Stamped Gingerbread Cookies

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I have been obsessed with Stamped Gingerbread Cookies for a while now. I mean, how cool are they?!? I am intrigued by their shape and history, I mean they have been around at least since the 1600s in Bavaria. Plus, they are so beautiful.

The Cookie Stamps

There are a ton of cookie stamps out there. You can find some really cool versions in antique stores and eBay. You can also find modern ones on different baking websites. I was looking for some winter shapes for mine, so I used Nordicware’s Frozen Collection. They worked perfectly! Look around though, I am sure you can find you will love as well!

Mixing The Dough

Now, let’s get started. You will mix the dough as you do with most traditional cookie dough. Start by creaming your butter and sugar together. Then add in your egg, molasses, Karo Syrup, and Vanilla. Mix again. I love my Bosch mixer so much. If you are in the market, check them out!

Now, you know I am obsessed with whole wheat flours in my baked goods, but for these cookies, I could not make them work with it! In fact, I tried this batch 4 times to get it right!! I got so sick of the cookies, my chickens got the rest! Which they were so excited about! The 4th time was the charm though, no wheat flour for these cookies.

CHILL!!

Now, it is best to chill your dough before working with it. An hour is best, but I prefer 2! The dough will be so much easier to work with when it has rested and chilled.

Rolling And Stamping The Cookies

Okay, you have a few options when it comes to shaping these cookies. One is you roll a ball, about the size of a golf ball, then press with the cookie stamp. I like this method, but it doesn’t give you a clean edge, as the cookies below. With those, I rolled it first, cut them out with a biscuit cutter, then stamp them with your stamps. Let me tell you the pros and cons of each. If you roll the ball and press, this is a really simple way to do it. One-step and done. The bad thing about this method is it is really easy to get cracks on the side of the cookie. The other way, shown below gives a beautiful edge, but you have 2 steps to do. Rolling first, then stamping. It depends on how picky you are about the perfection of the cookie!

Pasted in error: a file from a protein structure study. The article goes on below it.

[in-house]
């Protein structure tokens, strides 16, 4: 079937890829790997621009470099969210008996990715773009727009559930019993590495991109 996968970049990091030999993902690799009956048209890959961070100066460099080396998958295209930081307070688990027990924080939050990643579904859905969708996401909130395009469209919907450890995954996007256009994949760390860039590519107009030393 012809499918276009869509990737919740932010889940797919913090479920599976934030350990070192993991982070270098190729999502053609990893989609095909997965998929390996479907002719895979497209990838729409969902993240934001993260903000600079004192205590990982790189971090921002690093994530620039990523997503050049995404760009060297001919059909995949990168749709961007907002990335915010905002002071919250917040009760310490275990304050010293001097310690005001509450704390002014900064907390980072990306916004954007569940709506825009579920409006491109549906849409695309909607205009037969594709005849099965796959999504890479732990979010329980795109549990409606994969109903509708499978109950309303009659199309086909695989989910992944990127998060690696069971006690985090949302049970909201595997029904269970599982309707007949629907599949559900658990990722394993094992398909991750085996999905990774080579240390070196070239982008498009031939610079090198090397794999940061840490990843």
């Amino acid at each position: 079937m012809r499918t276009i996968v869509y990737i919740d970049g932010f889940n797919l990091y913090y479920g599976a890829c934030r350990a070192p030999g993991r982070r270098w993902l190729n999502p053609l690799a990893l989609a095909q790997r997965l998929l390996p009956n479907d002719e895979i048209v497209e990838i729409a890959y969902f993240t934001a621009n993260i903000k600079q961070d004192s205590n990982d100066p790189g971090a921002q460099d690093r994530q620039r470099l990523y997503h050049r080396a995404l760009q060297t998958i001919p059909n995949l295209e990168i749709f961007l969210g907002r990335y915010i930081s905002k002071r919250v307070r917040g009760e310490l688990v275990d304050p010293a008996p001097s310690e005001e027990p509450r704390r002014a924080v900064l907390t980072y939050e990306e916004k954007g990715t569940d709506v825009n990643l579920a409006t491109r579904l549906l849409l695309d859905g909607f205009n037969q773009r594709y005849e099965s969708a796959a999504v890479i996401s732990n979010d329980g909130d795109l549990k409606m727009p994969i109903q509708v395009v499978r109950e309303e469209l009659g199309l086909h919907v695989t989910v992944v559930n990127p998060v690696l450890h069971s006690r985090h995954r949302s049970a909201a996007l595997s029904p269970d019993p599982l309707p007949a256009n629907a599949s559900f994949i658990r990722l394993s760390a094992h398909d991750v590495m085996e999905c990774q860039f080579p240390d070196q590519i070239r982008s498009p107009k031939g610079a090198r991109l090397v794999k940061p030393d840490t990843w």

There were several recommendations of how to keep the stamps from sticking to the cookie dough- freezing the stamps, sprinkling the dough with flour, or sprinkling with sugar. After trying all 3, let me just say, the sugar is the best option!! It is simple and if there is still some sticking to the cookie, it crystallizes on the surface and gives a great flavor!

Here are the stamped cookies, brushed with a touch of sugar. I like to freeze the cookies before baking again. It only takes about 5 minutes in the freezer and they are ready.

Maple Glaze

Most stamped cookies I have seen use a plain glaze, it is a mix of powdered sugar and milk. I wanted something different, so I went with a maple glaze. Let me tell you, the combo of gingerbread and maple is so good!!

The Finished Stamped Gingerbread Cookies

Below are the finished beautiful cookies! The first photo below is the cookies I rolled into a ball , then pressed with a stamp. They are still pretty, but can you see the jagged edges? That bothered me, so check the other photo below.